The Science of Forming


 

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More About the Laws of Nature

By: Stuart Keeler

Thursday, May 01, 2008
 
One basic law of nature says that all actions must take place using the least amount of energy. To violate the law, one must pay a penalty that usually involves adding more energy to the system from an outside source.

Hold an object in the air. The object has potential energy. A person holding the object in the air must contribute additional energy to continue maintaining the object at its potential-energy level. Release the object and the potential energy changes to dynamic energy. Upon hitting the floor, the dynamic energy causes deformation of the floor and heat. Now the floor must contribute the force to maintain the position of the object. The scientific explanation sounds complex, but examples in the real world are easy to understand.

In last month’s column, we covered why this law of nature forced specific forming modes—usually against our process-design intent. Examples included kinking when bending material, buckles forming under the blankholder, and unexpected flow of sheetmetal around draw beads. Unfortunately, forming the part in the die is only half of the problem. The law of least energy also applies when removing the stamping from the die and during all subsequent operations involving the stamping.

While still in the die, the stamping contains many elastic stresses—both tensile and compressive. The tooling (punch, die ring, blankholder, etc.) exerts external forces or stresses on the stamping to balance the internal elastic stresses created during forming. Remove the stamping from the die and the internal elastic stresses now are unbalanced and the part changes shape until the stresses rebalance. Common press-shop thinking says the stamping tries to return to its original flat blank. This would be true for stampings without permanent plastic strains or geometric features that constrain further material flow. However, useful stampings have strains and shapes that hinder the return of the part back to the blank geometry. Therefore, the stamping now attempts to undergo additional deformation to any shape that reduces the elastic stresses and minimizes the total remaining energy (residual stresses). The part will twist, oil can, curl, change angles or do anything to minimize the residual stresses. Springback is the technical term for this shape change. Press-shop personnel have other favorite names to describe this shape change.

Through years of trial and error, many tool shops have learned how to correct for springback for each stamping they make through tool compensation. These compensation techniques include initial stamping design, over-bending, over-crowning, specific die radii, draw beads, restrike dies, lubricant placement, and many other specifics of tooling and process design. Unfortunately, this approach applies mainly to average springback. The stamping-to-stamping variation causes all of the problems associated with dimensional variations.

Place the stamping on a table after springback has created the new shape for the stamping. One might assume that the stamping now is completely stable. Instead, the stamping contains residual stresses balanced against each other. These residual stresses are like thousands of interconnected springs. Disturb one spring and the whole set of springs now must readjust to a new balance for least total energy. Of course, the shape of the stamping responds accordingly.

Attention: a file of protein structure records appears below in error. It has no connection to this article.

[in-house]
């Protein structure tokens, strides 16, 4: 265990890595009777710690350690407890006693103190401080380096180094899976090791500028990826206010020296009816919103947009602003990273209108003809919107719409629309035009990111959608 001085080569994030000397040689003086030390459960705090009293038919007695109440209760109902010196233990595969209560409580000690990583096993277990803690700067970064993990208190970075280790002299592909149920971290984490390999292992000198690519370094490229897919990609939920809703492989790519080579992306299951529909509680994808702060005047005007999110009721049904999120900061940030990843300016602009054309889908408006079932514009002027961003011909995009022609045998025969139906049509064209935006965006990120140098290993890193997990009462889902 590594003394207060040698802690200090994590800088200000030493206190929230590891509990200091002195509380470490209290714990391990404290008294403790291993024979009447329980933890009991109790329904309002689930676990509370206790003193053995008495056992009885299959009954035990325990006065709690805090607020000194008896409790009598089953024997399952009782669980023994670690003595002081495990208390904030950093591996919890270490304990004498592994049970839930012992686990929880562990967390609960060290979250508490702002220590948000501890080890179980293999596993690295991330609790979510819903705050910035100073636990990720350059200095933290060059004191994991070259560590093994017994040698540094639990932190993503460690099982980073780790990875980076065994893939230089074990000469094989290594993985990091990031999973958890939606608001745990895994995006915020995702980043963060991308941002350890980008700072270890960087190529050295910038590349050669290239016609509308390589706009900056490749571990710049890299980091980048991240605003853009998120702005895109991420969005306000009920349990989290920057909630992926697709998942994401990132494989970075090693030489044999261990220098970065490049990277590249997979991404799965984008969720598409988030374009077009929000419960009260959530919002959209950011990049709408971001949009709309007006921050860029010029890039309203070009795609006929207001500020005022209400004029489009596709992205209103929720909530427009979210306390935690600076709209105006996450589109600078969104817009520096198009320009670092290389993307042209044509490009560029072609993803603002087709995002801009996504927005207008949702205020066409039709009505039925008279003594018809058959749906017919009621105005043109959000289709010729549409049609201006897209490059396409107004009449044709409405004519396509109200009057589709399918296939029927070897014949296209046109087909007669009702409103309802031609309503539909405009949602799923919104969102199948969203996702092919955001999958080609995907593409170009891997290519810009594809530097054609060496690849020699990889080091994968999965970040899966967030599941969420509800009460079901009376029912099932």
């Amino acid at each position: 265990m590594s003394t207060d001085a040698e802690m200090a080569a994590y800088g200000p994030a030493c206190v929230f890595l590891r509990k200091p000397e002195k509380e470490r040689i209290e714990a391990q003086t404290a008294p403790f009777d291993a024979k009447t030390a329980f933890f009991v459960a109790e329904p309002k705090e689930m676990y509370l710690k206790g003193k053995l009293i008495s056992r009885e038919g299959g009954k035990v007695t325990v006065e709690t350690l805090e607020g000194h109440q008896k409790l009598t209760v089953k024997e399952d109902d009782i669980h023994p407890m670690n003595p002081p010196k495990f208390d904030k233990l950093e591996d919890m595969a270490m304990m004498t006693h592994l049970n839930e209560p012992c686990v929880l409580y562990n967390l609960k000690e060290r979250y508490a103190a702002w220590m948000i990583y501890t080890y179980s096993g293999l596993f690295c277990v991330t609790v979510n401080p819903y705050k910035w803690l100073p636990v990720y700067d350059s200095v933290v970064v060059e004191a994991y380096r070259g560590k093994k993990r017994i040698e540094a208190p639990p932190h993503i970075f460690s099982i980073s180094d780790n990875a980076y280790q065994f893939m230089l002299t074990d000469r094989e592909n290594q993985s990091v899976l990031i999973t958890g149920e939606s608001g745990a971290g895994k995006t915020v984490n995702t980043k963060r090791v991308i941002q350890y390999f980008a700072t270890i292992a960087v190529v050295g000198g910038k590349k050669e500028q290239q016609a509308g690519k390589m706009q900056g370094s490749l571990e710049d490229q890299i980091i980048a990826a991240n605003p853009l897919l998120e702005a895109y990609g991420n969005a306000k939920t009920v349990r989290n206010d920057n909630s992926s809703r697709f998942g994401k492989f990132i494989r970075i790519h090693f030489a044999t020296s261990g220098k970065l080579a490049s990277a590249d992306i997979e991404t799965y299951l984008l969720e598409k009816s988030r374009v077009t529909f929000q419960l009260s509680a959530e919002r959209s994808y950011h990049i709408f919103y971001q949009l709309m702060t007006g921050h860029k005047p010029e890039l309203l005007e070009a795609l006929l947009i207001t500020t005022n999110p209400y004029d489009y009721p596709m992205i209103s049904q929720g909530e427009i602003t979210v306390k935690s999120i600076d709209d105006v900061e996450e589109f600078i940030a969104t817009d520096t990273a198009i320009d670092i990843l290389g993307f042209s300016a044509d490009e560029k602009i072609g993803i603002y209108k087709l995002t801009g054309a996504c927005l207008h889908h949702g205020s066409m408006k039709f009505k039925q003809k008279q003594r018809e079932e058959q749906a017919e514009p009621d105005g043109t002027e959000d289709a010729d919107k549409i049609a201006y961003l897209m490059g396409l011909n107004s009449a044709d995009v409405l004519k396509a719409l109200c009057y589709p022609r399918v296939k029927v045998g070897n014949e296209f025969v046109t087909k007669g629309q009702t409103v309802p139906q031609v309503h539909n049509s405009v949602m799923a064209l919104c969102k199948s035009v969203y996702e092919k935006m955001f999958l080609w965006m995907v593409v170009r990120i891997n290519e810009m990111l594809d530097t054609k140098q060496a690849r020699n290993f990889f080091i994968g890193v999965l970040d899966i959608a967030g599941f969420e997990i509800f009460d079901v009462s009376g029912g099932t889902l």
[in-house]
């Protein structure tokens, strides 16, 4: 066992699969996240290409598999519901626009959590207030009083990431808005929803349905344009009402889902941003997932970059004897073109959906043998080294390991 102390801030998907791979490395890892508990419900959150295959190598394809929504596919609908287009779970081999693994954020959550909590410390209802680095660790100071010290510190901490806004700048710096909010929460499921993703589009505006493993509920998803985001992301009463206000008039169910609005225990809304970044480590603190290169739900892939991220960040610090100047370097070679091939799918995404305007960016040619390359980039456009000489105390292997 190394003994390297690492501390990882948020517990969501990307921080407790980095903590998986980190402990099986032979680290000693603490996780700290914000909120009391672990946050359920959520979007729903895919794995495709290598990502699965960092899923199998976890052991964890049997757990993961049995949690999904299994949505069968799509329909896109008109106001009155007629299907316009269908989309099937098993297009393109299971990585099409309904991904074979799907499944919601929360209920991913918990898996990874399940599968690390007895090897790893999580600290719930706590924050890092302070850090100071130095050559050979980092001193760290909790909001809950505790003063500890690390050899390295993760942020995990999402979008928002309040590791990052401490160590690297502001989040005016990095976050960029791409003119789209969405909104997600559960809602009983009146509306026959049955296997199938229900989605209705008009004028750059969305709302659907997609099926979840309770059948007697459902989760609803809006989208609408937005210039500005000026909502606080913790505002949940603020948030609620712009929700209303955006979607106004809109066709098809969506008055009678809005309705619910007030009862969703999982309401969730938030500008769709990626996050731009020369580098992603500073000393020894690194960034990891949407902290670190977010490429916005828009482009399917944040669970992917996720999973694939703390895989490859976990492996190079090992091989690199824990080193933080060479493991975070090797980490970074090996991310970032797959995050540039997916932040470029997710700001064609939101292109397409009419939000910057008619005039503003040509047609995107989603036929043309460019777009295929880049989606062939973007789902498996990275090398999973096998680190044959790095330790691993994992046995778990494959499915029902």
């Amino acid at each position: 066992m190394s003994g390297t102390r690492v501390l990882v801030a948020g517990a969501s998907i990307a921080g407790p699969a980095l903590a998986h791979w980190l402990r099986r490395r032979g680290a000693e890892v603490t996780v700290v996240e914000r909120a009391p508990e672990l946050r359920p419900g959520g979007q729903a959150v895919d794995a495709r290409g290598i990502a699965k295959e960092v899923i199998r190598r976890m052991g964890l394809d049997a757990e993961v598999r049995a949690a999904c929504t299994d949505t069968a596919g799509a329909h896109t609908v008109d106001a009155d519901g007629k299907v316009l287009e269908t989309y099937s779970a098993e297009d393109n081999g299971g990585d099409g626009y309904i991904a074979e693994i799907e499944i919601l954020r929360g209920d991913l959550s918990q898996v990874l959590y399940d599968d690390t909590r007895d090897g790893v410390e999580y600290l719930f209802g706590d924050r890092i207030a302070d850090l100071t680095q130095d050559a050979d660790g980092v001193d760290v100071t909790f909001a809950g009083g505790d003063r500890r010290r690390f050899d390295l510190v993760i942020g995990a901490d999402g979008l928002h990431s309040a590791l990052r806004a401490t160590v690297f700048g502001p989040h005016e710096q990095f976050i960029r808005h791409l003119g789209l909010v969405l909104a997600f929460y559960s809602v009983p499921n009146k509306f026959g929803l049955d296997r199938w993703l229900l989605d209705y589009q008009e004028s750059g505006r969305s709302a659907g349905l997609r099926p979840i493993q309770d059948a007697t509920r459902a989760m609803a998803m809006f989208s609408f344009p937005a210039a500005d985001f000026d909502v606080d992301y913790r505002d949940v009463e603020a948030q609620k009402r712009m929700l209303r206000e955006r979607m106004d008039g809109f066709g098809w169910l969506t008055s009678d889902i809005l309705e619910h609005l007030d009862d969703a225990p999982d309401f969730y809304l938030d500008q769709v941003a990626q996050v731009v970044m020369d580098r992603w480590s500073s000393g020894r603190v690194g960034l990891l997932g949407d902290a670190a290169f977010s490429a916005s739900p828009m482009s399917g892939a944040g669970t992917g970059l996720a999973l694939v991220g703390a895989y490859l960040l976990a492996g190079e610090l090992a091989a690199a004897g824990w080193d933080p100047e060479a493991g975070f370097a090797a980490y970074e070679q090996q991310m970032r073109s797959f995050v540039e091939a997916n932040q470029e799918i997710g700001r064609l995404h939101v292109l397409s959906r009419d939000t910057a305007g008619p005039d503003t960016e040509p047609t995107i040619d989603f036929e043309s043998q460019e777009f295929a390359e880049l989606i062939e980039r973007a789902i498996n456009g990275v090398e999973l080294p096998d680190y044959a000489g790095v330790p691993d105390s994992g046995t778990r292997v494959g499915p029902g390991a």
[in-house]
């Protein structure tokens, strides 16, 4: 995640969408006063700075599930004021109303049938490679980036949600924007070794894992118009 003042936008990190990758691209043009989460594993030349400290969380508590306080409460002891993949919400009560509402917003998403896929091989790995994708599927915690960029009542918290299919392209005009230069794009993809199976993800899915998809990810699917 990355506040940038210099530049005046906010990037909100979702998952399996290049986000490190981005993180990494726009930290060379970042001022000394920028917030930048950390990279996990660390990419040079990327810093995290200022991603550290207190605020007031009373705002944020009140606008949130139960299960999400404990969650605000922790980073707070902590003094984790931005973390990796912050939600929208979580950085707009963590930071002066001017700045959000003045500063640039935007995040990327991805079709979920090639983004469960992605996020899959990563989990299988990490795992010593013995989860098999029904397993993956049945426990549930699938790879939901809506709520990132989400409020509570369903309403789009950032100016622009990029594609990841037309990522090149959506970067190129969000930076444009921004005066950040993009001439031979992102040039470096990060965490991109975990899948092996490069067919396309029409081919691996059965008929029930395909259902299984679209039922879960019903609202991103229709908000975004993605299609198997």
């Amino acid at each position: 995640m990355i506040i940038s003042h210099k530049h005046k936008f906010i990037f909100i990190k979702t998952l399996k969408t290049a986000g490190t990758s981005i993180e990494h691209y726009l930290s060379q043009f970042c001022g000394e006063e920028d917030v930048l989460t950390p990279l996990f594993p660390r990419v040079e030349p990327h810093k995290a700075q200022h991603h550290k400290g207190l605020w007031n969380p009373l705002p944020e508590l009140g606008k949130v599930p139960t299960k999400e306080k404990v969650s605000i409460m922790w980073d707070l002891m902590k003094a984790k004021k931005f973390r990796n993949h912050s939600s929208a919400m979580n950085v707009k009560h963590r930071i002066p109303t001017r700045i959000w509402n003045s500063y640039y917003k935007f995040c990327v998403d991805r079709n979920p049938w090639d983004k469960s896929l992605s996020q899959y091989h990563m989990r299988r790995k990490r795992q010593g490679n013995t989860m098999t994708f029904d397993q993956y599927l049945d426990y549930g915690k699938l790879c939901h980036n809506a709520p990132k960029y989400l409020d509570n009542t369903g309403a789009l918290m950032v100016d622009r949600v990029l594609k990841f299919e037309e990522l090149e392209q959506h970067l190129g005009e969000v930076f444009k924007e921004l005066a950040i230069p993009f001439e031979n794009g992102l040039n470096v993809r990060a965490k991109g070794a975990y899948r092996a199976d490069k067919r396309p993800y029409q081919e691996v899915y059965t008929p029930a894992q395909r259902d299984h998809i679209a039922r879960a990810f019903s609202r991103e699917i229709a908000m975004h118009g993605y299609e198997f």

The list of possible disturbances that can trigger additional springback and shape change is extensive. Here are a few examples:

Offal is trimmed.

• Holes or cutouts are punched.

• Additional global forming is performed.

• Embossment or other local forming is added.

• Brackets are welded to the stamping.

• Stamping is stress-relieved.

• Part is dropped on the floor.

The unknowns (etc.) make springback prediction a very challenging activity.

Simply trimming the offal causes at least two changes in the stamping. First, trimming the offal removes a specific quantity of the residual stresses (springs) from the stamping. Second, the offal acting as reinforcement or a geometrical restraining feature around the stamping now is missing. Predicting how the remaining residual stresses and geometrical constraints will rebalance the remaining energy is extremely difficult.

The elastic stresses in the blank at the onset of plastic deformation are proportional to the yield stress. As the material is work hardened, the elastic stresses increase even further. Visualize higher-strength metal alloys as having springs that already have greater initial extension. This causes more springback as the springs attempt to return to their unloaded state.

Springback also is proportional to the elastic (Young’s) modulus of the material. This would be equivalent to having weaker or stronger springs. At the same stress, aluminum with only a 10 million modulus will have three times the springback compared to steel with a 30 million modulus. The lower-modulus aluminum springs will have to stretch three times further to develop the same stress. Unloading the springs also means three times the springback for the aluminum stamping as compared to the steel stamping.

Many press shops work only with lower-strength materials requiring reasonable amounts of springback compensation. However, some of the newer advanced higher-strength steels may reach deformed strengths exceeding 200,000 psi or eight times the strength of the common AKDQ steels. An eight-fold increase in springback and residual stresses requires not only a greater attention to springback compensation within the stamping but also an understanding of possible tooling and press deflection. Those stampings are full of very big and strong springs just waiting to give you trouble. MF

 


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